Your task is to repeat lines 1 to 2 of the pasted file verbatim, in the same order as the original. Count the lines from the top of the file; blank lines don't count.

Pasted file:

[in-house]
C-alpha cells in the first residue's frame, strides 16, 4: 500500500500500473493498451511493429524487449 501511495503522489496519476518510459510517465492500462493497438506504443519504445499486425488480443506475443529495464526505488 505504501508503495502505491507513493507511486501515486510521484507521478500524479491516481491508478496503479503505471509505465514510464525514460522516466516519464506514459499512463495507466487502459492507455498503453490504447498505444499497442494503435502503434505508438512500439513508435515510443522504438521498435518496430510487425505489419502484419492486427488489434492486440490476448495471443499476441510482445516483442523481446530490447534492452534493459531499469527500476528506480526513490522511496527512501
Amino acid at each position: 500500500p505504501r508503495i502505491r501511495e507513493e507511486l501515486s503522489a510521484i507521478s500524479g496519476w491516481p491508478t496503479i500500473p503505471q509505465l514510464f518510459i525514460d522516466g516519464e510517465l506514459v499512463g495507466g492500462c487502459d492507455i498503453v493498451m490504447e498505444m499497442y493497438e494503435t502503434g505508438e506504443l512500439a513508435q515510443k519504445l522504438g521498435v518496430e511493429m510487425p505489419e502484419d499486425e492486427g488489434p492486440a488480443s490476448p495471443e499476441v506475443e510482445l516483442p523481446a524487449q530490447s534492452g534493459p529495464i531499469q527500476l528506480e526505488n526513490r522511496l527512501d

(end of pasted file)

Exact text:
[in-house]
C-alpha cells in the first residue's frame, strides 16, 4: 500500500500500473493498451511493429524487449 501511495503522489496519476518510459510517465492500462493497438506504443519504445499486425488480443506475443529495464526505488 505504501508503495502505491507513493507511486501515486510521484507521478500524479491516481491508478496503479503505471509505465514510464525514460522516466516519464506514459499512463495507466487502459492507455498503453490504447498505444499497442494503435502503434505508438512500439513508435515510443522504438521498435518496430510487425505489419502484419492486427488489434492486440490476448495471443499476441510482445516483442523481446530490447534492452534493459531499469527500476528506480526513490522511496527512501